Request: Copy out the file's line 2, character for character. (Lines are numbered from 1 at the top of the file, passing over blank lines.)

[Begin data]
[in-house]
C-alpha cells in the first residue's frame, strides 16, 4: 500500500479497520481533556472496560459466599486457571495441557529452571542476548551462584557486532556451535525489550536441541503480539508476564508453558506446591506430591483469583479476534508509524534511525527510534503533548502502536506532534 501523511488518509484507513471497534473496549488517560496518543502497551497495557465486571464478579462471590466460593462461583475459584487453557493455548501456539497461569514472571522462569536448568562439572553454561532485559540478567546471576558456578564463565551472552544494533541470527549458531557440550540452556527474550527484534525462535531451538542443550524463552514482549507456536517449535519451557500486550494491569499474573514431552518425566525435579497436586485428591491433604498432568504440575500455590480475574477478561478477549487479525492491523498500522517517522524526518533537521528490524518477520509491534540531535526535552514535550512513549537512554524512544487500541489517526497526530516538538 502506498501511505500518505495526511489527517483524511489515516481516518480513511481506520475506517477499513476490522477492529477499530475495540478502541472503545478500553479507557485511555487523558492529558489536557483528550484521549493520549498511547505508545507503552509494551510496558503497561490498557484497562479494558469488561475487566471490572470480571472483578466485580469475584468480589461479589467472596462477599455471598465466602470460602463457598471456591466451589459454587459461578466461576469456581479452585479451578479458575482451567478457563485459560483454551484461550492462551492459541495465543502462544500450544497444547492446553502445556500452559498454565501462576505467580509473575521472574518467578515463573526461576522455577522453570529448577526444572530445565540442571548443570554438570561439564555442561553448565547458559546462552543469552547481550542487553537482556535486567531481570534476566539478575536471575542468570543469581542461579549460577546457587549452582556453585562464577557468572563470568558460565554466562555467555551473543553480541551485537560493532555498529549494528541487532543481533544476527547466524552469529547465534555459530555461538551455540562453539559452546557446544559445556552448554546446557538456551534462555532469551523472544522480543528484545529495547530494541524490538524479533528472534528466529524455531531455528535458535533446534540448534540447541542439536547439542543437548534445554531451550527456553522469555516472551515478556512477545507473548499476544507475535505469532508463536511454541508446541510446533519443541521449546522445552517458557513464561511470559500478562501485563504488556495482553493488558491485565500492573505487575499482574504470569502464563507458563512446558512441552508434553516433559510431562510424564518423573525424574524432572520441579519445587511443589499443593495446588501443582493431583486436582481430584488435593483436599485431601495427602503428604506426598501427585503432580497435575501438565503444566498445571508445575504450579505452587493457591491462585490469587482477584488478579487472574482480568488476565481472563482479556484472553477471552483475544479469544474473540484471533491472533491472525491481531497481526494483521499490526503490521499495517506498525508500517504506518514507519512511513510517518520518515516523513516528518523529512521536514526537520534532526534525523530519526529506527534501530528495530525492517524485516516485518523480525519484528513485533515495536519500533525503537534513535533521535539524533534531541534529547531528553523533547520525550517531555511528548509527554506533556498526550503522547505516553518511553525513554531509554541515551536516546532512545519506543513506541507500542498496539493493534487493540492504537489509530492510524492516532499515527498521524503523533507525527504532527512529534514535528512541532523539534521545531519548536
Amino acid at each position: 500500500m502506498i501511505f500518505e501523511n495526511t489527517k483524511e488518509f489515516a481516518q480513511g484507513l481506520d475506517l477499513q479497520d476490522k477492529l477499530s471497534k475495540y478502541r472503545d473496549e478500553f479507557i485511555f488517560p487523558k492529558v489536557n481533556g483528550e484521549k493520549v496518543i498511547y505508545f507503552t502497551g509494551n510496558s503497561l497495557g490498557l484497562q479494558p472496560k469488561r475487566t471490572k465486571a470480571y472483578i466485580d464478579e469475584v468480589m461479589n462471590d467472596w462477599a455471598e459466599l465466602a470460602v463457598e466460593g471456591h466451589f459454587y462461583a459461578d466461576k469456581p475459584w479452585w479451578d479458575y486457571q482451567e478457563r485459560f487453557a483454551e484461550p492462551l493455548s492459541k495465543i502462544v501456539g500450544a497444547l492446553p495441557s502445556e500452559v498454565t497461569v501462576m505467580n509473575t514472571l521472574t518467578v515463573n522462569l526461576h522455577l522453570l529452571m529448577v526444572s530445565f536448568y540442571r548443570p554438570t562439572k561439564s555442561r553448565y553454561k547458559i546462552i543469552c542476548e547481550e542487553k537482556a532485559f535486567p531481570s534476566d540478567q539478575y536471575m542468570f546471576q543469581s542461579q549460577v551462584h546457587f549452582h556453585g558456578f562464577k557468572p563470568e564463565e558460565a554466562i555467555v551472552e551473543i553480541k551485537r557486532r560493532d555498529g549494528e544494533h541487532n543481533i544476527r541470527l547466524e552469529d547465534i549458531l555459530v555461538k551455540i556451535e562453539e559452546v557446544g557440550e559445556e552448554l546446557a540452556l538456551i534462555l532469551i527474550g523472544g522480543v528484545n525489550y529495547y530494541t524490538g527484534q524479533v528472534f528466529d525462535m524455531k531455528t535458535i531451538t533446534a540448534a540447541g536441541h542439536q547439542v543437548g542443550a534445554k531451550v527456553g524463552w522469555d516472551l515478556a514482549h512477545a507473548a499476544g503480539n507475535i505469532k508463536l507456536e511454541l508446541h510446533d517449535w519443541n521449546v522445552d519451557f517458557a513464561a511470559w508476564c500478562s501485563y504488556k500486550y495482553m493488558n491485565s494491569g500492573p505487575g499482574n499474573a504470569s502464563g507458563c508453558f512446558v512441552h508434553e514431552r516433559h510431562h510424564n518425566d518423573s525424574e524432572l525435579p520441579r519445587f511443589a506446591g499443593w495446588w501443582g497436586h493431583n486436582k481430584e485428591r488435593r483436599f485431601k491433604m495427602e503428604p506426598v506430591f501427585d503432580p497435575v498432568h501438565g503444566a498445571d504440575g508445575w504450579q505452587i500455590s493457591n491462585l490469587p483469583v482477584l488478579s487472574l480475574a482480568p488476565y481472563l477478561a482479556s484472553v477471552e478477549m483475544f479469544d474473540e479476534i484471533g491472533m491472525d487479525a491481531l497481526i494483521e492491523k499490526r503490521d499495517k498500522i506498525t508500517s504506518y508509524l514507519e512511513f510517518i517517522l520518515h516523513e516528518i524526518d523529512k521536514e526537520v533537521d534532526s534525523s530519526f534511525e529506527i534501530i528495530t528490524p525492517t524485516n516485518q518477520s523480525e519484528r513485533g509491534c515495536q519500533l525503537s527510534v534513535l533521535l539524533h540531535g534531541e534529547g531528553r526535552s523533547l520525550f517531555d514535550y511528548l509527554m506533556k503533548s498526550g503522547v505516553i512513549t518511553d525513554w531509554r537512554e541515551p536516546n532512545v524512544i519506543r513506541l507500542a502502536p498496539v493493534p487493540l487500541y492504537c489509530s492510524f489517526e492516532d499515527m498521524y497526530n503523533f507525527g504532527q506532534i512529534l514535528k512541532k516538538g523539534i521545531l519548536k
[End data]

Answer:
C-alpha cells in the first residue's frame, strides 16, 4: 500500500479497520481533556472496560459466599486457571495441557529452571542476548551462584557486532556451535525489550536441541503480539508476564508453558506446591506430591483469583479476534508509524534511525527510534503533548502502536506532534 501523511488518509484507513471497534473496549488517560496518543502497551497495557465486571464478579462471590466460593462461583475459584487453557493455548501456539497461569514472571522462569536448568562439572553454561532485559540478567546471576558456578564463565551472552544494533541470527549458531557440550540452556527474550527484534525462535531451538542443550524463552514482549507456536517449535519451557500486550494491569499474573514431552518425566525435579497436586485428591491433604498432568504440575500455590480475574477478561478477549487479525492491523498500522517517522524526518533537521528490524518477520509491534540531535526535552514535550512513549537512554524512544487500541489517526497526530516538538 502506498501511505500518505495526511489527517483524511489515516481516518480513511481506520475506517477499513476490522477492529477499530475495540478502541472503545478500553479507557485511555487523558492529558489536557483528550484521549493520549498511547505508545507503552509494551510496558503497561490498557484497562479494558469488561475487566471490572470480571472483578466485580469475584468480589461479589467472596462477599455471598465466602470460602463457598471456591466451589459454587459461578466461576469456581479452585479451578479458575482451567478457563485459560483454551484461550492462551492459541495465543502462544500450544497444547492446553502445556500452559498454565501462576505467580509473575521472574518467578515463573526461576522455577522453570529448577526444572530445565540442571548443570554438570561439564555442561553448565547458559546462552543469552547481550542487553537482556535486567531481570534476566539478575536471575542468570543469581542461579549460577546457587549452582556453585562464577557468572563470568558460565554466562555467555551473543553480541551485537560493532555498529549494528541487532543481533544476527547466524552469529547465534555459530555461538551455540562453539559452546557446544559445556552448554546446557538456551534462555532469551523472544522480543528484545529495547530494541524490538524479533528472534528466529524455531531455528535458535533446534540448534540447541542439536547439542543437548534445554531451550527456553522469555516472551515478556512477545507473548499476544507475535505469532508463536511454541508446541510446533519443541521449546522445552517458557513464561511470559500478562501485563504488556495482553493488558491485565500492573505487575499482574504470569502464563507458563512446558512441552508434553516433559510431562510424564518423573525424574524432572520441579519445587511443589499443593495446588501443582493431583486436582481430584488435593483436599485431601495427602503428604506426598501427585503432580497435575501438565503444566498445571508445575504450579505452587493457591491462585490469587482477584488478579487472574482480568488476565481472563482479556484472553477471552483475544479469544474473540484471533491472533491472525491481531497481526494483521499490526503490521499495517506498525508500517504506518514507519512511513510517518520518515516523513516528518523529512521536514526537520534532526534525523530519526529506527534501530528495530525492517524485516516485518523480525519484528513485533515495536519500533525503537534513535533521535539524533534531541534529547531528553523533547520525550517531555511528548509527554506533556498526550503522547505516553518511553525513554531509554541515551536516546532512545519506543513506541507500542498496539493493534487493540492504537489509530492510524492516532499515527498521524503523533507525527504532527512529534514535528512541532523539534521545531519548536